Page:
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3 Thirds

Gil Sans is not a typeface myself or anyone else would favour generally for book work. In this occasion I thought it might work well. Alasdair agreed and Agnes was leaving the matter to us, so we went ahead.
Other than that Alasdair did everything, as many versions and varieties of versions as were necessary. I met him one afternoon up in his old Kersland Street flat to conclude the decision making process. At the risk of sentimentalising the occasion, I had brought a half bottle of uisque. Alasdair had a full yin. He sketched and did paste-ups as we went, checking the colours and colour combinations. The finished result is near perfect. It is a sumptuous book. Short story collections can be ‘sumptuous’, I enjoy holding the Lean Tales hardback, the sight and smell of it, Alasdair’s drawings, his design and graphics, his and Agnes’s stories.

It was a surprise to me when Jonathan Cape Ltd, an imprint of Random House, remaindered the book. Their decision coincided with the sale of the French rights. I am glad to say that Lean Tales continues to exist as Histoires Maigres, and may be read in French. In English the collection has been broken irrecovably. Alasdair’s ‘Lean third’ became part of his collected stories while Agnes included her ‘Lean third’ in her Complete Short Stories published by Polygon Books in 2008 . She was then into her eighties.
In October 2014 Agnes died. She was a wonderful writer and we were friends for more than thirty five years. I see her strength as a female strength. It is there in the characters who inhabit her fictions. It is not that these women are survivors, and many do not survive, but they engage in a struggle which is virtually insurmountable. They fight tooth and claw towards an end. This ‘end’ is taken for granted by a society that expects them to do likewise and punishes them when they don’t. This ‘end’ is the survival, health and well being of their children and young people. In all this time I knew her she lacked the freedom to explore her art with consistency of practice. IMG_2605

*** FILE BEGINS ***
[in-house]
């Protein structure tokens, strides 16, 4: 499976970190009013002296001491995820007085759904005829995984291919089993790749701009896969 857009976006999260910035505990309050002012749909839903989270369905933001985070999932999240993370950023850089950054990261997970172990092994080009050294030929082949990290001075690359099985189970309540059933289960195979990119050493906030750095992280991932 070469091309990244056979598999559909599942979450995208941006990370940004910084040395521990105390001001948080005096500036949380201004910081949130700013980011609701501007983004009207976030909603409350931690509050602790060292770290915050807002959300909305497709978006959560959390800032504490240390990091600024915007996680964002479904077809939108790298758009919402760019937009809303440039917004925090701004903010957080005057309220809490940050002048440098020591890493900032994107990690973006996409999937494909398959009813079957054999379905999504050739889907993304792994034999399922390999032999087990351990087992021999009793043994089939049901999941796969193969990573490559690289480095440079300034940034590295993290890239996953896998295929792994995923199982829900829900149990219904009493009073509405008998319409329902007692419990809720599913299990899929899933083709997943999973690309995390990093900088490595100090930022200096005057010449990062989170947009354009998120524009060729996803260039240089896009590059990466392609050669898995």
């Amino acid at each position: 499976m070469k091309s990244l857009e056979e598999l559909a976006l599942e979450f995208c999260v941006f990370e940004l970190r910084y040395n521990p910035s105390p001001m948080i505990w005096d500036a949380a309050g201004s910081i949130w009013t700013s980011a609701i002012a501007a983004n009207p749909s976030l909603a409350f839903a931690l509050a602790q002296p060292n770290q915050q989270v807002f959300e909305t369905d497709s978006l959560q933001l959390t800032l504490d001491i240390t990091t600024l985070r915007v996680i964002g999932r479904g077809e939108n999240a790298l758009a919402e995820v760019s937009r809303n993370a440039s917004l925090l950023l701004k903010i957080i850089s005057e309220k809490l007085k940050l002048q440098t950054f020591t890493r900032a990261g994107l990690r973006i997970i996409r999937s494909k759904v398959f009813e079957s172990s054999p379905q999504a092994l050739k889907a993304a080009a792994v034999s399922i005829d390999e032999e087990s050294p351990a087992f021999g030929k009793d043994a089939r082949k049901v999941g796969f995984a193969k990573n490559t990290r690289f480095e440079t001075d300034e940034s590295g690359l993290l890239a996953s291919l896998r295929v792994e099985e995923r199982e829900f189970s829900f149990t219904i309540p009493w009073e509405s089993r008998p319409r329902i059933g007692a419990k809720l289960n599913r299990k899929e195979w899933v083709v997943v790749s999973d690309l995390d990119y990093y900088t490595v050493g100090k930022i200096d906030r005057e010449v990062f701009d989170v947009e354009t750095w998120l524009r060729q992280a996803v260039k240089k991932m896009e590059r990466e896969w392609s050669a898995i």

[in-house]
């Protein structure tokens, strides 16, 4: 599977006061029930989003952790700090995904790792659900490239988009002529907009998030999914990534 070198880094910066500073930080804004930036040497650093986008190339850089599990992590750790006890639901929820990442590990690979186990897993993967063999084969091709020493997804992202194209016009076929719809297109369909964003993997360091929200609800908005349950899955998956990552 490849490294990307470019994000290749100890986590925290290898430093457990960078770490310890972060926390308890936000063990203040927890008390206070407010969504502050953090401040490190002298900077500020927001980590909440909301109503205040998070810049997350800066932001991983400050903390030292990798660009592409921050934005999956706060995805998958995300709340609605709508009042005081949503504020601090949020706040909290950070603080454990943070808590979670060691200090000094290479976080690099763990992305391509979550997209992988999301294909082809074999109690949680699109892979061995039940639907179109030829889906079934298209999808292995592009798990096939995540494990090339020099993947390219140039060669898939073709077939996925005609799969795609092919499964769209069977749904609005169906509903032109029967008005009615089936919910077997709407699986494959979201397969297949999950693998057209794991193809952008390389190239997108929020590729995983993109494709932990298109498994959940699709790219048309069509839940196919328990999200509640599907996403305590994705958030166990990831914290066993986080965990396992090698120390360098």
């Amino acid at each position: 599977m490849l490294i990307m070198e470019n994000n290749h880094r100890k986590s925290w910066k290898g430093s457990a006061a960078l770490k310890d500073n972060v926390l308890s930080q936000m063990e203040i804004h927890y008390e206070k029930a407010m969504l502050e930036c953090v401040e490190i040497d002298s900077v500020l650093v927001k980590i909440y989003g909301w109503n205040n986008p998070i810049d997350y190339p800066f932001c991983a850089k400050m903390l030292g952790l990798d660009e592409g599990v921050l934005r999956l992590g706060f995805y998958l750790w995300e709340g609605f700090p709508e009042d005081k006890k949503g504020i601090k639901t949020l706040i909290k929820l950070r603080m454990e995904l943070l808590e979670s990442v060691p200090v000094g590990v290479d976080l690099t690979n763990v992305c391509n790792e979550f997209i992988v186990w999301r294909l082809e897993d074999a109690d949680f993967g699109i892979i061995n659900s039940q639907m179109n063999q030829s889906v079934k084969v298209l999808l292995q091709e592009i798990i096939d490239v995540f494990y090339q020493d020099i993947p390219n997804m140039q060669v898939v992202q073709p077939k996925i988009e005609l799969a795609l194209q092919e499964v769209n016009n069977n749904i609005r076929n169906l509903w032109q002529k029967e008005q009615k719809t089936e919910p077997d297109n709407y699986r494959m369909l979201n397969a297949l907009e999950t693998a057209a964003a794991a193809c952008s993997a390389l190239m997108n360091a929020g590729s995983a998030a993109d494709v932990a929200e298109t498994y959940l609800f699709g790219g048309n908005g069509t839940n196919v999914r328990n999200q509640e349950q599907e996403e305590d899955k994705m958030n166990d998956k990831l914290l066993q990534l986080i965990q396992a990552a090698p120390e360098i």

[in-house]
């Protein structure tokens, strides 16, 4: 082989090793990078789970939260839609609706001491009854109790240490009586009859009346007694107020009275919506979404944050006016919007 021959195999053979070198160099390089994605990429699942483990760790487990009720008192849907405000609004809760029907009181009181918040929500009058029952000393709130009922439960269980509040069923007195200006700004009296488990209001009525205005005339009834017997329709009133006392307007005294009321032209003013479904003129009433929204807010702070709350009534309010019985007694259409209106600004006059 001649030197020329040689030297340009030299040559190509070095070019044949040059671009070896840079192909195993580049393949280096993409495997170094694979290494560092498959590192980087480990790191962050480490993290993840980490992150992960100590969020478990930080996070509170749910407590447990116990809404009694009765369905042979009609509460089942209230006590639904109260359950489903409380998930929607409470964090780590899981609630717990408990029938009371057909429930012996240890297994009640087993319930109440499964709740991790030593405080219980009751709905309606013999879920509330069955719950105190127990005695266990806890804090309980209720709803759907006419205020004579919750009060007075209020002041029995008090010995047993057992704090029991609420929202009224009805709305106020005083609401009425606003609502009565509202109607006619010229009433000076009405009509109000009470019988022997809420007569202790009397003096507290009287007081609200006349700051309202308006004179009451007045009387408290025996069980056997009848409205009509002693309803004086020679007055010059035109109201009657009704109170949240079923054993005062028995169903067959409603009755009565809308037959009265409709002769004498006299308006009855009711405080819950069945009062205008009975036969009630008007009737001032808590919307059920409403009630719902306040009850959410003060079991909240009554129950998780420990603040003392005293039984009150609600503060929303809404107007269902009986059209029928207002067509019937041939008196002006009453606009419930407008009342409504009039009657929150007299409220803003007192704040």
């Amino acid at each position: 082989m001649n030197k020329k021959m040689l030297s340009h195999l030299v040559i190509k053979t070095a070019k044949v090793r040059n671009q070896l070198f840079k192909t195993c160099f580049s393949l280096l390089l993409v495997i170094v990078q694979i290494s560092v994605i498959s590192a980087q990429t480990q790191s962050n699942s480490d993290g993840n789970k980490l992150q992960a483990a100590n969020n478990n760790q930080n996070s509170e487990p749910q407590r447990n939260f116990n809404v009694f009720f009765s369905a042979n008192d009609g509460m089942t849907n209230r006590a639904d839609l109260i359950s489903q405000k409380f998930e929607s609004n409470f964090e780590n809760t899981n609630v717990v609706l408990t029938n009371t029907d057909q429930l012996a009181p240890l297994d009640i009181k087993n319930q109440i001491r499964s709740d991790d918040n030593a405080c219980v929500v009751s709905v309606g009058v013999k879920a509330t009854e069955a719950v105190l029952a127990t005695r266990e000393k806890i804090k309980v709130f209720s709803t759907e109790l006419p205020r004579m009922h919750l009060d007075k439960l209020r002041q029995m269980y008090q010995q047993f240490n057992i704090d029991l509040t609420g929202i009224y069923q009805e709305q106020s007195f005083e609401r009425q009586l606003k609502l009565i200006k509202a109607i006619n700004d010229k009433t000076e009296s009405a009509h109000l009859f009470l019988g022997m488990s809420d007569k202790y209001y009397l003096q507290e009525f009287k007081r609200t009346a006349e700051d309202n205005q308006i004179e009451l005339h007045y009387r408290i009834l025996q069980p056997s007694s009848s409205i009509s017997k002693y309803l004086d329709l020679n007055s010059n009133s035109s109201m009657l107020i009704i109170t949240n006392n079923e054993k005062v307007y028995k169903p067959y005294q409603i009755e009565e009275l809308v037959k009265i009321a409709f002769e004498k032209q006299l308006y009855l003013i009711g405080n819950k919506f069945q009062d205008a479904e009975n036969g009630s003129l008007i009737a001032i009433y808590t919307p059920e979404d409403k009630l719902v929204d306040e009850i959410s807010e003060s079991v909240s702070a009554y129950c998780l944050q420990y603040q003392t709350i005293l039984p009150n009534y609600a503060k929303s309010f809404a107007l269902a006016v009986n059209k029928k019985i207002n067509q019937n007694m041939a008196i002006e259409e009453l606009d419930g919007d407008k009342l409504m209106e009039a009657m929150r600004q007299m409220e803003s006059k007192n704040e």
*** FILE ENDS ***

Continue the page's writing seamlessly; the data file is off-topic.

Those in a position to support her through the public purse failed to act. She never seemed “to qualify”. Yet against the odds she created an art that will endure . Her best stories are on a par with any.
James Kelman – A Lean Third – Afterword – December 2014

Rising Trident

Rising Trident

It was not a plunging trident
That spiked your stride
Brought down by a gladiator
Played out by a younger child

It was not the poisoned blood
cut off by the snow and ice
coursing through determinedly
Diminished by the surgeons knife


It was not the fist of a bastard
That clenched on a Friday night
Whilst other ‘good men’ backslapped
The choice was to rise and fight

It was not the pain of the women
Their bruises, their cuts, their lives
The struggle to provide the refuge
Give comfort, support and life

It was not that the world is a fair place
Of that there was no naivety
To walk on is to simply allow
To fight on is of compassion and bravery

It was not fair you went away
Life and it’s twisted irony
The energy of you is here though
It’s presence and it’s vitality

So it will be a rising trident
Held up by the younger child
Of courage, love and ability,
To dance, to play, be wild

As Fast as the River Flows

As Fast as the River Flows

I want to see as much as the mountain knows
I want to whisper where the caveman goes
I want to shade you from the blinding glow
I want to run as fast as that river flows